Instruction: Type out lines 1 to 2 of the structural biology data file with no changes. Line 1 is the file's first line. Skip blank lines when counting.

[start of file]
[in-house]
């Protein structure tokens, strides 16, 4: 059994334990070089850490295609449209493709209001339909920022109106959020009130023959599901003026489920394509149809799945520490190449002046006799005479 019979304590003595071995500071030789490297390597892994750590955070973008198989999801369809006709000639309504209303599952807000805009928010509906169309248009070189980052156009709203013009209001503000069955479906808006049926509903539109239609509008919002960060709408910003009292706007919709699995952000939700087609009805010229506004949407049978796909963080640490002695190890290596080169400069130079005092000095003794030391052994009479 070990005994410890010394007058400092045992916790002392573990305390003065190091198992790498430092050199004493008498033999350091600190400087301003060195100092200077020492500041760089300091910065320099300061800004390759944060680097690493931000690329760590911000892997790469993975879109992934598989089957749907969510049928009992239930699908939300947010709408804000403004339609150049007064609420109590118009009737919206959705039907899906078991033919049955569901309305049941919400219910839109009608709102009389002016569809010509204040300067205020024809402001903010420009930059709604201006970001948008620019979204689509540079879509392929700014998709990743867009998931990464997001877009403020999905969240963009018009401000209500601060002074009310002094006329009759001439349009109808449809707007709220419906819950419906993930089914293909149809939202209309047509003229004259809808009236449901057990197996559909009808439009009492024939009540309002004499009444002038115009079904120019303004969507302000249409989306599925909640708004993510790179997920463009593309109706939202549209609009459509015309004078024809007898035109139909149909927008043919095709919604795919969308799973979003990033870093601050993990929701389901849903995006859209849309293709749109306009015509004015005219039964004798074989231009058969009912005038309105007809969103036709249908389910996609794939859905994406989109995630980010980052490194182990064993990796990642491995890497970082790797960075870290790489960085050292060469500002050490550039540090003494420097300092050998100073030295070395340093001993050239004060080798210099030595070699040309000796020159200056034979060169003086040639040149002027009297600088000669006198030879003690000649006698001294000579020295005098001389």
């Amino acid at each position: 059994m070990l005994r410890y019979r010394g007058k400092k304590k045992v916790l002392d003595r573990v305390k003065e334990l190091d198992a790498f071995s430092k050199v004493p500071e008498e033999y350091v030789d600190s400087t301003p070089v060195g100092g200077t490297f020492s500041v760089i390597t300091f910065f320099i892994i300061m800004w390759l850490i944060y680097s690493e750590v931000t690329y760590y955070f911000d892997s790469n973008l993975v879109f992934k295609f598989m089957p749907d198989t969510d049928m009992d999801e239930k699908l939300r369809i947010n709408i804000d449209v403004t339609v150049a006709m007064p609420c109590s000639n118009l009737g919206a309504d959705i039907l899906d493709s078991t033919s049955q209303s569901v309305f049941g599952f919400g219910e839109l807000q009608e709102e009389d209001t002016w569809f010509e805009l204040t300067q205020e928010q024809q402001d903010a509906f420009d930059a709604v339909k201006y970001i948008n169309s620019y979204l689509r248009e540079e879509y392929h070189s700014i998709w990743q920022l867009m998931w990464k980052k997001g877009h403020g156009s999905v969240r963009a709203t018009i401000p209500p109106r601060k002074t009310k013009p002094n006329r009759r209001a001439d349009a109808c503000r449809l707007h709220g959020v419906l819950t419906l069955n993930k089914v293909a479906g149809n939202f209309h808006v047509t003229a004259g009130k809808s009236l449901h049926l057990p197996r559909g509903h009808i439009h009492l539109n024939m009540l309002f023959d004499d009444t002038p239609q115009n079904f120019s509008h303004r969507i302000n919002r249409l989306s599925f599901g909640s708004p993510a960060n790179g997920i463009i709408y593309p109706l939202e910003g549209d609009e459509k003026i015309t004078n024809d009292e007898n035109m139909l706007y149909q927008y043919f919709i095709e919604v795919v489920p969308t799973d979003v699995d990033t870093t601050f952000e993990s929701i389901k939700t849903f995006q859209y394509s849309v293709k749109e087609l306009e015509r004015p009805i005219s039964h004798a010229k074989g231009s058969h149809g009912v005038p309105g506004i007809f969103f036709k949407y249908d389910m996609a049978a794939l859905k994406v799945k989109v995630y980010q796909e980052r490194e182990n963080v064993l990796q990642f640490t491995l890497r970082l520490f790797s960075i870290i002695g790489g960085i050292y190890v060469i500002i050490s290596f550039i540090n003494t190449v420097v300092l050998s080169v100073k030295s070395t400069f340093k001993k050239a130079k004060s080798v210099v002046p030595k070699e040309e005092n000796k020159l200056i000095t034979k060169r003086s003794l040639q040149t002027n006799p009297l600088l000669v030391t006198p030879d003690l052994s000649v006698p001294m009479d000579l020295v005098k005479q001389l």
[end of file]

[in-house]
């Protein structure tokens, strides 16, 4: 059994334990070089850490295609449209493709209001339909920022109106959020009130023959599901003026489920394509149809799945520490190449002046006799005479 019979304590003595071995500071030789490297390597892994750590955070973008198989999801369809006709000639309504209303599952807000805009928010509906169309248009070189980052156009709203013009209001503000069955479906808006049926509903539109239609509008919002960060709408910003009292706007919709699995952000939700087609009805010229506004949407049978796909963080640490002695190890290596080169400069130079005092000095003794030391052994009479 070990005994410890010394007058400092045992916790002392573990305390003065190091198992790498430092050199004493008498033999350091600190400087301003060195100092200077020492500041760089300091910065320099300061800004390759944060680097690493931000690329760590911000892997790469993975879109992934598989089957749907969510049928009992239930699908939300947010709408804000403004339609150049007064609420109590118009009737919206959705039907899906078991033919049955569901309305049941919400219910839109009608709102009389002016569809010509204040300067205020024809402001903010420009930059709604201006970001948008620019979204689509540079879509392929700014998709990743867009998931990464997001877009403020999905969240963009018009401000209500601060002074009310002094006329009759001439349009109808449809707007709220419906819950419906993930089914293909149809939202209309047509003229004259809808009236449901057990197996559909009808439009009492024939009540309002004499009444002038115009079904120019303004969507302000249409989306599925909640708004993510790179997920463009593309109706939202549209609009459509015309004078024809007898035109139909149909927008043919095709919604795919969308799973979003990033870093601050993990929701389901849903995006859209849309293709749109306009015509004015005219039964004798074989231009058969009912005038309105007809969103036709249908389910996609794939859905994406989109995630980010980052490194182990064993990796990642491995890497970082790797960075870290790489960085050292060469500002050490550039540090003494420097300092050998100073030295070395340093001993050239004060080798210099030595070699040309000796020159200056034979060169003086040639040149002027009297600088000669006198030879003690000649006698001294000579020295005098001389």